In his argument with the Sadducees, Jesus reminded them that God is not the God of the dead, but of the living: that to him all men are in fact alive.
As all people are alive to God, the manner of their existence varies: some live on earth, some are with him in heaven, some are preparing for heaven in Purgatory, and some, sadly, through the choices they made in life, are now in hell. And then there are those who have yet to be conceived and born, and as God lives outside time, they too are alive in his mind.
It is interesting to note that in this context, Jesus speaks of God as
the Lord of Abraham, and the God of Isaac and the God of Jacob
citing the venerated ancestors of the Jewish people – their early Saints. In doing so Jesus not only recognises who God is with the traditional Jewish designation, while drawing on Jewish piety. He also references a common link, a communion that exists in God – what we may see as the beginning of the Communion of the Saints, where God’s holy ones are united with him, living with him and in him; their whole existence forever defined by him.
On this Solemnity of All Saints, the Church celebrates this communion and those who are part of it – the holy men and women of every age who responded to God’s call to holiness, and having lived for him in this life, are now united with him in the next.
As we are reminded by the Church, the number of these holy ones is not confined to those officially canonised or beatified by the Church. Rather every citizen of heaven is included, most of whom we do not know, though they know us, love us and are interceding for us.
We catch a glimpse of this great multitude of witnesses in the Book of Revelation where St John tells us that they come from every nation, tribe, people and languages, their number seems impossible to count, yet they speak with one voice, praising God. These are the Saints and they are united as one in God, gazing on him and sharing in his divine life for all eternity.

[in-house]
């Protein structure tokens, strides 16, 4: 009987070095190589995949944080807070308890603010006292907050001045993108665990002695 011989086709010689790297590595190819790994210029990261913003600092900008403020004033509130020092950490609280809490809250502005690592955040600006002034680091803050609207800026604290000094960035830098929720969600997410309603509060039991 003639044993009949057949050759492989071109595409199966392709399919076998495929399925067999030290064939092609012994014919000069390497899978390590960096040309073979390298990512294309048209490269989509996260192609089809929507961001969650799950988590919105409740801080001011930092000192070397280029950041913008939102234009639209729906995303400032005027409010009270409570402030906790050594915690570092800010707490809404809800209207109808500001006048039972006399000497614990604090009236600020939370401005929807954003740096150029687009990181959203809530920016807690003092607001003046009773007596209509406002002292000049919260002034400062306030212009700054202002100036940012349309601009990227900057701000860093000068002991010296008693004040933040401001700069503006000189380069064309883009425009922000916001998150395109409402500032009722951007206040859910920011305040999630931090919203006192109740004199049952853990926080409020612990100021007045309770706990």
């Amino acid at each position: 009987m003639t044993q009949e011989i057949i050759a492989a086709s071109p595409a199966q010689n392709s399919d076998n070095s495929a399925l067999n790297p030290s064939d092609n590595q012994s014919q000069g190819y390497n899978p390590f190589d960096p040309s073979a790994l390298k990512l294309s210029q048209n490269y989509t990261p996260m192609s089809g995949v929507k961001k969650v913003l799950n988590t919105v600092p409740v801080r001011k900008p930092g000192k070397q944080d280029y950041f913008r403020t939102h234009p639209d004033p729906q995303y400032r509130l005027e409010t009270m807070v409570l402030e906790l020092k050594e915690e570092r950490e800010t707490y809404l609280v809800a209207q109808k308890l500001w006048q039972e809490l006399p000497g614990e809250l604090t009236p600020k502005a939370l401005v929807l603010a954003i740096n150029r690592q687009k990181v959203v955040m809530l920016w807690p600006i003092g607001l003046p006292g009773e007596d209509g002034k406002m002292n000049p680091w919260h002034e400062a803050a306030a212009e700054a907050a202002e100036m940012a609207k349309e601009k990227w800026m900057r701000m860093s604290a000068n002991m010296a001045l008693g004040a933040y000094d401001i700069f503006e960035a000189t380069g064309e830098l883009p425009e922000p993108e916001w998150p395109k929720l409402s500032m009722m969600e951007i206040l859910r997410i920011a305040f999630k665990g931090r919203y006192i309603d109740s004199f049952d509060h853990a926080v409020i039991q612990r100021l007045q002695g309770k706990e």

The vision of St John in Revelation may seem a far cry from the reality of life as we live it, and so too the very idea of sainthood.
Holiness does not have the same currency as it used to have, although in these times Saints are still raised up, and now given that the Process of Beatification and Canonisation is more efficient and quick, thanks to better communication and research facilities, many of us may well have met and spoken with a Saint or Blessed.
This may well be the intention of God: for in an age when the faith of many is challenged and undermined, we have experienced the extraordinary presence of a Saint who nourished us through their holiness and goodness.
If we had the privilege of such an encounter we must surely see the grace of God for our times: a reminder that holiness is not alien, but possible for all and that God urges us to seek it knowing that his grace is enough for us to attain it.
We are to be included in the Communion of Saints, and not just in heaven, but even now here on earth: as Jesus reminds us in the Gospel: the kingdom of heaven is already in our midst.
Today, then, we celebrate our brothers and sisters, the Saints, and pray that we may one day be with them. In the communion that binds us, we are one with them in faith, hope and love. They accompany us each day with their prayers and presence, and they watch over us commending to God our needs and prayers.
They love us, and in their affection and concern we see manifested the extraordinary love of God who binds us all together and draws us to himself. To God all people are alive, and he unites us in one family, reserving a place in the heart of his Holy Trinity for us.
And that is where the Communion of Saints lives: in the heart of God, where all hearts are one in God.